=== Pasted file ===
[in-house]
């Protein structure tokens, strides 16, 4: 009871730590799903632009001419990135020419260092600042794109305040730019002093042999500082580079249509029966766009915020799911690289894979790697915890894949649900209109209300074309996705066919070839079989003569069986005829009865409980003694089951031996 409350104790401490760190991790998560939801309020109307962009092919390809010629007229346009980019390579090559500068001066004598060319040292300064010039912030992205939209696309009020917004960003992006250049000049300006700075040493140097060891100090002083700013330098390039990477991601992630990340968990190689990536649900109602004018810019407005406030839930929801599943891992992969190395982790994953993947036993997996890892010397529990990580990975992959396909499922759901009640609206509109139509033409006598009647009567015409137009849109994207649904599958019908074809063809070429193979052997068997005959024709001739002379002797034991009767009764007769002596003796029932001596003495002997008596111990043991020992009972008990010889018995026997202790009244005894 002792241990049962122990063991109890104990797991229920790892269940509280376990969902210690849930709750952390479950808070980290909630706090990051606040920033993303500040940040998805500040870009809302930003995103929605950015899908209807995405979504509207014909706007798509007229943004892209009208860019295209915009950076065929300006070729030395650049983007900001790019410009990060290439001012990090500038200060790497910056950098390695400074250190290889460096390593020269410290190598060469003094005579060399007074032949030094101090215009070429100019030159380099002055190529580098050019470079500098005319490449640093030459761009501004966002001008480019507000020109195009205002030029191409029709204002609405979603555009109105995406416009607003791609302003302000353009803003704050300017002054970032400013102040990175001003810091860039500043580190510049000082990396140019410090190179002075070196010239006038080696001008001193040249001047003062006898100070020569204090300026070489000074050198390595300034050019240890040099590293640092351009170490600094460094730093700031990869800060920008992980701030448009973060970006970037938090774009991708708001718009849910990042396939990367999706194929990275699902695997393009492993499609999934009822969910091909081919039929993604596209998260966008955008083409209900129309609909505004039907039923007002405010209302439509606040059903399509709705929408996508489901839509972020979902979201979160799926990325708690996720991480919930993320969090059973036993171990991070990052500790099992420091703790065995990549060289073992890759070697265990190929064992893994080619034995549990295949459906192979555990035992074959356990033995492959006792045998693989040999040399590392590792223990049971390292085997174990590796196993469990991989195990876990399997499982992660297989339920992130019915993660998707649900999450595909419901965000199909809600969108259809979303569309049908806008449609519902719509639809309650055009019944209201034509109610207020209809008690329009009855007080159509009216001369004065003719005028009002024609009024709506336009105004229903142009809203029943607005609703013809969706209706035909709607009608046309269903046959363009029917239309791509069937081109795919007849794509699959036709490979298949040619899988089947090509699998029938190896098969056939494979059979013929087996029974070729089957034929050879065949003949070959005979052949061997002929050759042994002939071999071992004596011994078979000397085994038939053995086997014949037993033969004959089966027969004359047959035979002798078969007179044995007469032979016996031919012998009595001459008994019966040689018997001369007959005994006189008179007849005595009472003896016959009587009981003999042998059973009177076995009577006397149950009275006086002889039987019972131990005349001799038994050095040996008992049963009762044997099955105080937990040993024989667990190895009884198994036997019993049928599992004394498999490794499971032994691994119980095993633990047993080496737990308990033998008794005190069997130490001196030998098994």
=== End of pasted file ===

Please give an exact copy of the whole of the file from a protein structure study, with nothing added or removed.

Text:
[in-house]
């Protein structure tokens, strides 16, 4: 009871730590799903632009001419990135020419260092600042794109305040730019002093042999500082580079249509029966766009915020799911690289894979790697915890894949649900209109209300074309996705066919070839079989003569069986005829009865409980003694089951031996 409350104790401490760190991790998560939801309020109307962009092919390809010629007229346009980019390579090559500068001066004598060319040292300064010039912030992205939209696309009020917004960003992006250049000049300006700075040493140097060891100090002083700013330098390039990477991601992630990340968990190689990536649900109602004018810019407005406030839930929801599943891992992969190395982790994953993947036993997996890892010397529990990580990975992959396909499922759901009640609206509109139509033409006598009647009567015409137009849109994207649904599958019908074809063809070429193979052997068997005959024709001739002379002797034991009767009764007769002596003796029932001596003495002997008596111990043991020992009972008990010889018995026997202790009244005894 002792241990049962122990063991109890104990797991229920790892269940509280376990969902210690849930709750952390479950808070980290909630706090990051606040920033993303500040940040998805500040870009809302930003995103929605950015899908209807995405979504509207014909706007798509007229943004892209009208860019295209915009950076065929300006070729030395650049983007900001790019410009990060290439001012990090500038200060790497910056950098390695400074250190290889460096390593020269410290190598060469003094005579060399007074032949030094101090215009070429100019030159380099002055190529580098050019470079500098005319490449640093030459761009501004966002001008480019507000020109195009205002030029191409029709204002609405979603555009109105995406416009607003791609302003302000353009803003704050300017002054970032400013102040990175001003810091860039500043580190510049000082990396140019410090190179002075070196010239006038080696001008001193040249001047003062006898100070020569204090300026070489000074050198390595300034050019240890040099590293640092351009170490600094460094730093700031990869800060920008992980701030448009973060970006970037938090774009991708708001718009849910990042396939990367999706194929990275699902695997393009492993499609999934009822969910091909081919039929993604596209998260966008955008083409209900129309609909505004039907039923007002405010209302439509606040059903399509709705929408996508489901839509972020979902979201979160799926990325708690996720991480919930993320969090059973036993171990991070990052500790099992420091703790065995990549060289073992890759070697265990190929064992893994080619034995549990295949459906192979555990035992074959356990033995492959006792045998693989040999040399590392590792223990049971390292085997174990590796196993469990991989195990876990399997499982992660297989339920992130019915993660998707649900999450595909419901965000199909809600969108259809979303569309049908806008449609519902719509639809309650055009019944209201034509109610207020209809008690329009009855007080159509009216001369004065003719005028009002024609009024709506336009105004229903142009809203029943607005609703013809969706209706035909709607009608046309269903046959363009029917239309791509069937081109795919007849794509699959036709490979298949040619899988089947090509699998029938190896098969056939494979059979013929087996029974070729089957034929050879065949003949070959005979052949061997002929050759042994002939071999071992004596011994078979000397085994038939053995086997014949037993033969004959089966027969004359047959035979002798078969007179044995007469032979016996031919012998009595001459008994019966040689018997001369007959005994006189008179007849005595009472003896016959009587009981003999042998059973009177076995009577006397149950009275006086002889039987019972131990005349001799038994050095040996008992049963009762044997099955105080937990040993024989667990190895009884198994036997019993049928599992004394498999490794499971032994691994119980095993633990047993080496737990308990033998008794005190069997130490001196030998098994």